Diplomacy

US Congress backs India, slams China over Ladakh aggression

Photo: For Representational Purposes Only.

By Amit Agnihotri

New Delhi: The United States Congress has now backed India‘s tough stance against China‘s aggression along the de factor border in eastern Ladakh.

Days after US Secretary of State Michael R. Pompeo slammed China for showing aggression in Ladakh and South China Sea, and backed India’s troop deployment along the Line of Actual Control (LAC) to counter Chinese People’s Liberation Army (PLA), the US House of Representatives passed an unanimous amendment to the National Defense Authorization Act 2021 (NDAA).

The amendment is significant, as it opposes Chinese aggression against India and notes that the Asian giant has used the COVID-19 pandemic to try to seize territory belonging to India, while rubbing the western powers on the wrong side by making territorial claims in the South China Sea.

The amendment, which was moved by Congressman Steve Chabot and Indian-American legislator Ami Bera, slammed China over its aggression in the Galwan Valley in eastern Ladakh, where a deadly brawl between the Indian and Chinese troops on June 15 had left 20 Indian soldiers dead and reportedly claimed the lives of over 40 PLA troops, though China has been mum on its casualty numbers.

The Indian and PLA troops are still facing each other in a confrontation, which has worried the global powers, though a mutually agreed disengagement is in progress. The US legislative amendment urged both India and China to de-escalate the LAC situation.

Besides the Ladakh incursions, the amendment slammed China for its expansionist and aggressive moves in and around territories like the South China Sea and the Senkaku Islands, which has infuriated Japan.

Significantly, the US ally Japan too recently criticised China for violating the LAC in eastern Ladakh.

A few days ago, the US rejected all the Chinese territorial claims in the South China Sea, and has even deployed nuclear powered aircraft carriers — the USS Ronald Regan and the USS Nimitz — to counter the Asian dragon.

Only yesterday, the flagship USS Nimitz-led Carrier Strike Group of the US Navy, consisting of Ticonderoga-class guided missile cruiser USS Princeton and Arleigh Burke-class guided missile destroyers USS Sterett and USS Ralph Johnson, along with Indian Naval warships INS Rana, INS Sahyadri, INS Shivalik and INS Kamorta, carried out a cooperative deployment in the Indian Ocean and carried out a passage exercise close to the Andaman and Nicobar Islands.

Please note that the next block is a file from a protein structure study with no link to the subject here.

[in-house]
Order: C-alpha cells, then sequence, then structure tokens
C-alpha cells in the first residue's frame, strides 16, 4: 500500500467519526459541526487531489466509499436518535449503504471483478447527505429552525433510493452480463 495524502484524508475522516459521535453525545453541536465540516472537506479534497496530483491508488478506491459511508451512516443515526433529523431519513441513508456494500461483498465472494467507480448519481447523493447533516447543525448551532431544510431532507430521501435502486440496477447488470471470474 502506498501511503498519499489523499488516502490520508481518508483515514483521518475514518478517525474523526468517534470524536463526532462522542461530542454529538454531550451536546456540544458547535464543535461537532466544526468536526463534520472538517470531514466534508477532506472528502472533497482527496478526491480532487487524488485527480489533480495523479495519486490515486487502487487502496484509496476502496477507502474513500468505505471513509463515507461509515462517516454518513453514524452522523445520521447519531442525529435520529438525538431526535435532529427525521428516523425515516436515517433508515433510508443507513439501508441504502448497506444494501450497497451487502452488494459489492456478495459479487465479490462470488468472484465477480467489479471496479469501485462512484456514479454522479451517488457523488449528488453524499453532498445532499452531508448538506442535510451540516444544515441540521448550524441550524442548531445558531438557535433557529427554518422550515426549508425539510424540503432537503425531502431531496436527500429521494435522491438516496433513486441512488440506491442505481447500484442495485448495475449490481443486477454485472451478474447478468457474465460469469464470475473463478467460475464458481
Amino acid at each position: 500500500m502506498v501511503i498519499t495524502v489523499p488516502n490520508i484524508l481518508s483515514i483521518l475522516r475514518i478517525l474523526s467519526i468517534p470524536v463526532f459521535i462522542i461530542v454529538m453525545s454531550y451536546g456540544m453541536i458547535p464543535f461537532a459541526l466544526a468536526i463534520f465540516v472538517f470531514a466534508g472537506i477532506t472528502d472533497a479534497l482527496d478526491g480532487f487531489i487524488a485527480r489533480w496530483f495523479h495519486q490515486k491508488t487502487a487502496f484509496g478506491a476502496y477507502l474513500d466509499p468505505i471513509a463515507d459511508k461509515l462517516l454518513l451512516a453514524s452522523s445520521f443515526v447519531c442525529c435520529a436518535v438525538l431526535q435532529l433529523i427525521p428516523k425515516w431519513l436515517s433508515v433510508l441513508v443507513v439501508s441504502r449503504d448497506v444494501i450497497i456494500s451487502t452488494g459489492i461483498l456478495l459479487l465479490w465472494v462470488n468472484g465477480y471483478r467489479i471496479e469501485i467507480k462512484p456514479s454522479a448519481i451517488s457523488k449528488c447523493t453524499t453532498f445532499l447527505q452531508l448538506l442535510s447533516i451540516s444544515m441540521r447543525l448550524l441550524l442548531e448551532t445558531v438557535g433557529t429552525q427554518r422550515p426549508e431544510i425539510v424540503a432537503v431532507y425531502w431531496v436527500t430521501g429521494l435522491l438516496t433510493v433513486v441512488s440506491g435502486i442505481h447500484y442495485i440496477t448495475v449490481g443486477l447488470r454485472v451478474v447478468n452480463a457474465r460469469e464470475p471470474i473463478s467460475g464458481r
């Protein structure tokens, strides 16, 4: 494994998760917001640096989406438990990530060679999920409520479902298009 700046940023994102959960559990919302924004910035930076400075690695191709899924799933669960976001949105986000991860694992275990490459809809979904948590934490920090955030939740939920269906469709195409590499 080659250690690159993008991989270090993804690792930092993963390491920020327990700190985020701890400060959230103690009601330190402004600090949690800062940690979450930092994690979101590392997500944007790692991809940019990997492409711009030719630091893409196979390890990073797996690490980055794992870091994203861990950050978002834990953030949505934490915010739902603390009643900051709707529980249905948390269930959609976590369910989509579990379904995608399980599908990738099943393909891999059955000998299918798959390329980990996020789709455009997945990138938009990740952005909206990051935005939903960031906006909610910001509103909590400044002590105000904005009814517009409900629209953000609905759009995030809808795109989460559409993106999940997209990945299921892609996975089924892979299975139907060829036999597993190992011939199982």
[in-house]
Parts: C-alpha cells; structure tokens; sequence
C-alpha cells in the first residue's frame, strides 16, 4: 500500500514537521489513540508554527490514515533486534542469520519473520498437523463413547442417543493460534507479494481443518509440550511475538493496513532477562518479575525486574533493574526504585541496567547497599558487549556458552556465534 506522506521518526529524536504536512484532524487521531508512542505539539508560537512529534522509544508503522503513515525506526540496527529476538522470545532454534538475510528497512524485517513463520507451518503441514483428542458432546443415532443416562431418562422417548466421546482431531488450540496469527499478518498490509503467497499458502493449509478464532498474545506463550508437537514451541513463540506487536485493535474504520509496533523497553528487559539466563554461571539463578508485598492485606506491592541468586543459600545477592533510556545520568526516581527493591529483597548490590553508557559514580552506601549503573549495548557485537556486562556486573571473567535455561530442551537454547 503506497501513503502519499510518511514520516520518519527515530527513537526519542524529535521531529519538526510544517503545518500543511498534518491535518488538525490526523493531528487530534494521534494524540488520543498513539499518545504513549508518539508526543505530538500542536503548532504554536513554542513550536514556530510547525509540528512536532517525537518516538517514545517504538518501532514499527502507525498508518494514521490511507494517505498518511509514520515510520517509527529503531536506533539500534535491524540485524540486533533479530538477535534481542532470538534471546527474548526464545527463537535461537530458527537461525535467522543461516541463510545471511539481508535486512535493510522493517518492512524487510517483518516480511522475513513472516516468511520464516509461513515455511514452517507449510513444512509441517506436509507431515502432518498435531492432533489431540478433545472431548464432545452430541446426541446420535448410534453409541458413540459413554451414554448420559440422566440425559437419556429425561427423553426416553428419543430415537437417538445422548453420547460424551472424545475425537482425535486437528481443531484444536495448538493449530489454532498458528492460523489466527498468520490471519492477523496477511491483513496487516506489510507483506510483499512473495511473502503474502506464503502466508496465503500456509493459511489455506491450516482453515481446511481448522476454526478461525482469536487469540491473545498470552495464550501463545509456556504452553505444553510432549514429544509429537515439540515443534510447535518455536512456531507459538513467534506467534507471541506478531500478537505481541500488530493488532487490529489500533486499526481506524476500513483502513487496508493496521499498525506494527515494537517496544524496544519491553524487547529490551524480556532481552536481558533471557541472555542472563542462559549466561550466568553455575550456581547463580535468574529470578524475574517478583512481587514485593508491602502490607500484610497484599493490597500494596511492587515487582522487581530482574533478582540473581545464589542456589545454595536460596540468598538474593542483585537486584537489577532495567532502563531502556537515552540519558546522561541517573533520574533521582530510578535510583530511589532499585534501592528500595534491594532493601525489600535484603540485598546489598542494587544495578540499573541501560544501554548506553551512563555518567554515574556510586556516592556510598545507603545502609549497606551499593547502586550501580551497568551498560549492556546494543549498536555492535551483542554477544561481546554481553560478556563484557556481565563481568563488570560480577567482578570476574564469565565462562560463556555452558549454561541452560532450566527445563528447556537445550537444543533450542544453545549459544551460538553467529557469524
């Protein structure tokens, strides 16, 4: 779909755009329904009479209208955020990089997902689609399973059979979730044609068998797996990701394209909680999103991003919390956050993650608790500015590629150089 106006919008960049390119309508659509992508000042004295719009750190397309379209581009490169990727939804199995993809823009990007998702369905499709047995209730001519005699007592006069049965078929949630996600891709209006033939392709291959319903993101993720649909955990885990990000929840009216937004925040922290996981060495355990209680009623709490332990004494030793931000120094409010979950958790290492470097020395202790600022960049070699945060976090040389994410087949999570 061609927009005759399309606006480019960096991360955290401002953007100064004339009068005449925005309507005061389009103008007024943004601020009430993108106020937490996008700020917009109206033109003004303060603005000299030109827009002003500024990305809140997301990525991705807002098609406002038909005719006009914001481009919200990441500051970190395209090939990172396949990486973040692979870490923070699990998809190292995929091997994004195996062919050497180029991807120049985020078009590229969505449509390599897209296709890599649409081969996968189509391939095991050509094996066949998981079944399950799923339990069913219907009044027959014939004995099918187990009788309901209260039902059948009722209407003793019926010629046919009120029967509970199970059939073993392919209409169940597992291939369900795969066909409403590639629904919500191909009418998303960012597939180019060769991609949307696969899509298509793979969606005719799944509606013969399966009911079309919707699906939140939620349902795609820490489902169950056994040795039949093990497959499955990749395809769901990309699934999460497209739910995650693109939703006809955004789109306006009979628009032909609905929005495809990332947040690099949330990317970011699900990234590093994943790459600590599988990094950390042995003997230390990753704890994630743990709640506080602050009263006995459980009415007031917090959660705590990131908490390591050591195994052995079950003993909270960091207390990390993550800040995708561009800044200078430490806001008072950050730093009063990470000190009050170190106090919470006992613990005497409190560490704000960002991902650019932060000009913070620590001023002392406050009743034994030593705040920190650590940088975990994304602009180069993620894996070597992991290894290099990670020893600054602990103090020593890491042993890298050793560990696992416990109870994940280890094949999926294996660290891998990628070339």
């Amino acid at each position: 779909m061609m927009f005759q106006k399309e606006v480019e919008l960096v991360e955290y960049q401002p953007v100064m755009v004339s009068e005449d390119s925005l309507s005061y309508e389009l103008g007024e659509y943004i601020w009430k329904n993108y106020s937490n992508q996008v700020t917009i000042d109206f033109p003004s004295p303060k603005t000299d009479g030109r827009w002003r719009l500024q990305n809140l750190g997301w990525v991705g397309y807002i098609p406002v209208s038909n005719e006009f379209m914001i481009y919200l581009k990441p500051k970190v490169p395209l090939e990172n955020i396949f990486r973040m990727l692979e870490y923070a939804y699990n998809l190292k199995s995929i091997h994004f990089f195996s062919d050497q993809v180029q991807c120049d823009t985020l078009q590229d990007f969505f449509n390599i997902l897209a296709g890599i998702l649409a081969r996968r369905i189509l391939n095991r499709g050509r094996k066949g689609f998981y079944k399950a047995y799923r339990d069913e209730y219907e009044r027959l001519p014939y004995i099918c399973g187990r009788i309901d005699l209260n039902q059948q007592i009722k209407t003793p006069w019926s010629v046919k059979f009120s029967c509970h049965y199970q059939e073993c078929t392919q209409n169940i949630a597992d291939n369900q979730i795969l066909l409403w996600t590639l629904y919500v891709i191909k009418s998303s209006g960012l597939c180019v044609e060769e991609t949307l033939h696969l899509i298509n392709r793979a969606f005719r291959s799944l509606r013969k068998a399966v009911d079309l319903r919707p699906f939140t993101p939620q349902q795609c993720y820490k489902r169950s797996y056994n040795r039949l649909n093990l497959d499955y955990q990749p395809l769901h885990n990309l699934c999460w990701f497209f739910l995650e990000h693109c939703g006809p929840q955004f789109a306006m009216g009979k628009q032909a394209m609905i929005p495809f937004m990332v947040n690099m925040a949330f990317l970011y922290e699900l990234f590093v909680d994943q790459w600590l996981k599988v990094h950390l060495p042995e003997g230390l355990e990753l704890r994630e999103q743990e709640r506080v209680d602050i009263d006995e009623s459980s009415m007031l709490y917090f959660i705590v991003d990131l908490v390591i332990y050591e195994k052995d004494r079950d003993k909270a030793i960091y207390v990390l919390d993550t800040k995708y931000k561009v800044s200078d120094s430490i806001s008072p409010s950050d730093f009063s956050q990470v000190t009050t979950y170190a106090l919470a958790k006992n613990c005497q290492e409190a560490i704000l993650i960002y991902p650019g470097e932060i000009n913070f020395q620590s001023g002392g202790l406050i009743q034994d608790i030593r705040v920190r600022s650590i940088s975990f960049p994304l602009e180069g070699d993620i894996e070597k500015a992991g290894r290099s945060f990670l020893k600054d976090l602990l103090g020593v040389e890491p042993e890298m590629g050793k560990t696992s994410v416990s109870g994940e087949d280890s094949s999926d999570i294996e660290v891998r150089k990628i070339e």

India too has called out China, saying that the South China Sea is a global common, where legitimate commerce and navigation must be allowed, and in case of a territorial dispute, threats of use of force are a strict no-go.

The US legislative amendment also noted the position adopted by India Prime Minister Narendra Modi, who said India never wanted to turn differences with other countries into disputes.

A similar legislation moved by Indian-American Congressman Raja Krishnamoorthi, along with other lawmakers, is to be taken up by the US House of Representatives today. The amendment expects China to resolve the LAC conflict, as per the bilateral peace pacts it has with India and refrain from use of force.

The developments have come a day before Modi is scheduled to address the US-India Business Council session in which India’s Minister of External Affairs Dr S. Jaishankar and Mike Pompeo will also be present.

The developments have also come amidst intensifying war of words between the US and China, which is set to get shriller and could lead to a cold war between the two nations.

One reason why India is facing China’s aggression is that the Asian giant sees the South Asian country as the only one, which can question its dominance in the region. China also fears the growing US-India relations can stymie its superpower ambitions.

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